Department of Justice. We verify that potential compliance incidents are
documented and reported, and that any improperly collected information is
purged from government systems. We regularly visit the facilities involved,
review audit records, talk directly to the analysts, and submit our findings
to Congress and the FISA Court.
Mistakes happen, and when they do, they are taken seriously. To date, we
have found errors caused by inadvertence or technical problems, but have
not found an intentional violation (which could result in criminal penalties,
with fines of up to $10,000 and imprisonment of up to five years).
Oversight boards are also involved. The President's Intelligence Oversight
Board reviews reports of potential violations. The Privacy and Civil Liberties
Oversight Board, an independent federal agency, is currently conducting an
in-depth review of these two programs, and has full access to classified
information about them and to the personnel involved. My office works with
both boards to ensure that they are receiving the information they need to
perform their oversight functions.
Congress also provides oversight, through the intelligence oversight committees,
which were established specifically to provide a venue in which classified
intelligence activities could be comprehensively discussed and reviewed.
Both programs are regularly briefed to the congressional oversight committees.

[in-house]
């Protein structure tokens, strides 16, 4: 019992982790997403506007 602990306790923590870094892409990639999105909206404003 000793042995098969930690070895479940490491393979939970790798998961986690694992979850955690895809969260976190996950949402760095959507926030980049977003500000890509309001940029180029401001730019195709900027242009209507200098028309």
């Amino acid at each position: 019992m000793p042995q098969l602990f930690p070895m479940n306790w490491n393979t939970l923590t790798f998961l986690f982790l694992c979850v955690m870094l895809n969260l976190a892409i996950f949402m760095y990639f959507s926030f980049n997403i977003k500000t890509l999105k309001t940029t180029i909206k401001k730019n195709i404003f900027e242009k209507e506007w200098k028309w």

And in the FISA Court, the government's activities are strictly supervised.
The Court is composed of regular federal district court judges, who take
their responsibilities seriously, and act with care and deliberation. These
judges are by no means a "rubber stamp." During my office's regular engagements
with government officials on matters before the Court, I have been impressed
with how rigorously the Court oversees government activities.
Some people question whether people who work for the government can be trusted.
In my experience, intelligence professionals - and those overseeing them
- are profoundly committed to the oath they take to support and defend the
Constitution. People inside government have questions and concerns just like
everyone else. It's my job to raise civil liberties and privacy issues about
intelligence activities, and I do. If intelligence personnel have legal or
civil liberties concerns, they can raise them in secure ways, including by
contacting my office, offices of inspector general, or the congressional
oversight committees. Under law, they are protected from reprisal if they
Can more public transparency be provided? We recognize how crucial this is
to earning and retaining public trust, and are working to provide it in a
way that does not compromise the nation's security. In addition to posting
information about both these programs on its public website, the ODNI just
declassified additional documents pertaining to the phone metadata program.
Protecting civil liberties and privacy in the conduct of our intelligence
activities is not my job alone; it is the job of every intelligence professional.
No one is perfect, of course, and it is important to examine carefully different
alternatives that enable the intelligence community to fulfill its core mission
of serving the American people, under the law, in a manner that protects
both their security and their freedom. While there are undoubtedly ways to
do this job differently, I hope no one doubts our commitment to get it right.
ABOUT THE WRITER
Alexander W. Joel is the Civil Liberties Protection Officer for the Office
of the Director of National Intelligence; he reports directly to the Director
of National Intelligence. He wrote this for McClatchy-Tribune News Service.